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Houldsworth Village Management Co Ltd v Barton [2019] EWHC 3590 (Ch)

by | Jan 17, 2020 | Law, Leasehold, Management Company, Property, Property Management | 1 comment

The case involved a frustrated leaseholder (Mr B) who used company law to assist him with his grievance against a leaseholder run management company. Mr B succeeded in fending off an application preventing him from finding out the identity of the owners of a company and their personal information as contained in the register of members.

This was despite Mr B applying unsuccessfully in a similar request relating to Pandongate House in Newcastle-upon-Tyne where it was held there was a very high likelihood that Mr B would use any list of members to contact leaseholders to continue his service charge campaign, that it was likely to harass the officers of the company and hamper the efficient running of it and it was contrary to the interests of other members. It should be noted that Mr B had failed to respond to evidence to counter these assertions in Pandongate House, a mistake which was not repeated in Houldsworth Village.

In Houldsworth Village Mr B made a request under section 116 of the Companies Act 2006 to inspect the register of members in order to contact fellow members to seek a general meeting of members and propose resolutions to remove and replace (1) the existing directors and (2) the managing agent in relation to a property known as Victoria Mill in Stockport.

The High Court considered an application from the claimant company (HVM) pursuant to Section 117 for a declaration that a request to inspect the register of members had not been made for a ‘proper purpose’. HVM accepted that the removal of directors was a ‘proper purpose’ but argued that the replacement of the managing agent was not.

HVM failed to establish that the purpose was improper. Given that (1) HVM’s objects, as set out in its memorandum, included acquiring, holding and managing property, and (2) the power to appoint managing agents to carry out the function of managing property was vested in the directors, the High Court held that it was proper for the leaseholder/ shareholder to try and contact the shareholders to seek a general meeting and propose resolutions to remove and replace both the directors and the managing agent.

As per Judge Hodge QC at para 42:

“..in my judgment it is an entirely proper and legitimate purpose for a member to seek to inspect the register of members with a view to seeking, through the general meeting, to effect a change in the constitution of the company’s board of directors with a view to the reconstituted board of directors then being in a position to review the propriety of the appointment, and terms of appointment, of the existing managing agents. In my judgment, that is an entirely proper purpose.”

Generally it is established that the capacities of a member and a leaseholder are separate. However this case illustrates just how inter locked the two capacities can be. A person who is both has different rights in each capacity which are derived from different contracts. Rights of the members arise under the Articles. As members, they can take part in the running of the company to the extent that they can vote on resolutions, request meetings of the company, and appoint a board to manage it. A member has rights of recourse under the Companies Act 2006 if their rights have been infringed. However, the day-to-day management of the company is for the board and not the shareholders. Leaseholders’ rights arise under the lease, and they have certain legal protections for example the reasonableness of service charges under Section 19 of the Landlord and Tenant Act 1985.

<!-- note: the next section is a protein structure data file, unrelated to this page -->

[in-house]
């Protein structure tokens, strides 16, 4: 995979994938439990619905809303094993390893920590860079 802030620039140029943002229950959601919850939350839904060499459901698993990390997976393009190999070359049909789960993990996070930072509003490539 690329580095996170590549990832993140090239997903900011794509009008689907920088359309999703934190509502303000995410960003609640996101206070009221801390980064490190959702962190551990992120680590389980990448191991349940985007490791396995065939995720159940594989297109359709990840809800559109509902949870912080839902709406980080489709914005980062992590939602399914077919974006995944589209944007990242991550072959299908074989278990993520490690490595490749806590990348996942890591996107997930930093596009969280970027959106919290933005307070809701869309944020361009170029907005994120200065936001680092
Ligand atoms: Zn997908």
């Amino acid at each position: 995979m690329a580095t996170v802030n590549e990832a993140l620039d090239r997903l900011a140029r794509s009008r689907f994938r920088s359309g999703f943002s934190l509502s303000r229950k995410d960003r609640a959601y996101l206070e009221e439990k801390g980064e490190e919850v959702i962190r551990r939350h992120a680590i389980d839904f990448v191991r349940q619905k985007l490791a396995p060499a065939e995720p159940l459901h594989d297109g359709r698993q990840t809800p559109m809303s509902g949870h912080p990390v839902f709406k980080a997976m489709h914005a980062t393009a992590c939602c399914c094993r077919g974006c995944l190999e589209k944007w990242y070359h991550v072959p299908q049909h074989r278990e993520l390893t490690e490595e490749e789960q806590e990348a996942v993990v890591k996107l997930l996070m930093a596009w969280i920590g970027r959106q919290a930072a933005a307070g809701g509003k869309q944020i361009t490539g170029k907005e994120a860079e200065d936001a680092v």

This case illustrates a leaseholder qua shareholder using company law to further his interests as a leaseholder and potentially influence the decision making at board level. Clearly the articles and memorandum of the claimant company as above were an important factor towards Mr B’s successful Judgment. Perhaps the decision would be different if model articles under the Companies Act 2006 had been adopted with out reference to the particular object of management of the premises. In any event it is likely the register of members would have had to have been disclosed for the purpose of removing the directors notwithstanding the company’s constitution. Indeed that part of the request was not disputed by the claimant company.

We will wait to see if this decision will encourage future requests by leaseholders/ shareholders to inspect the register of members for purposes relating to management and director removal.  It should be noted that there is criminal sanction on the misuse of that information under section 119 of the Companies Act 2006.  How much of a deterrent this section will be is another matter.

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James Compton

James Compton

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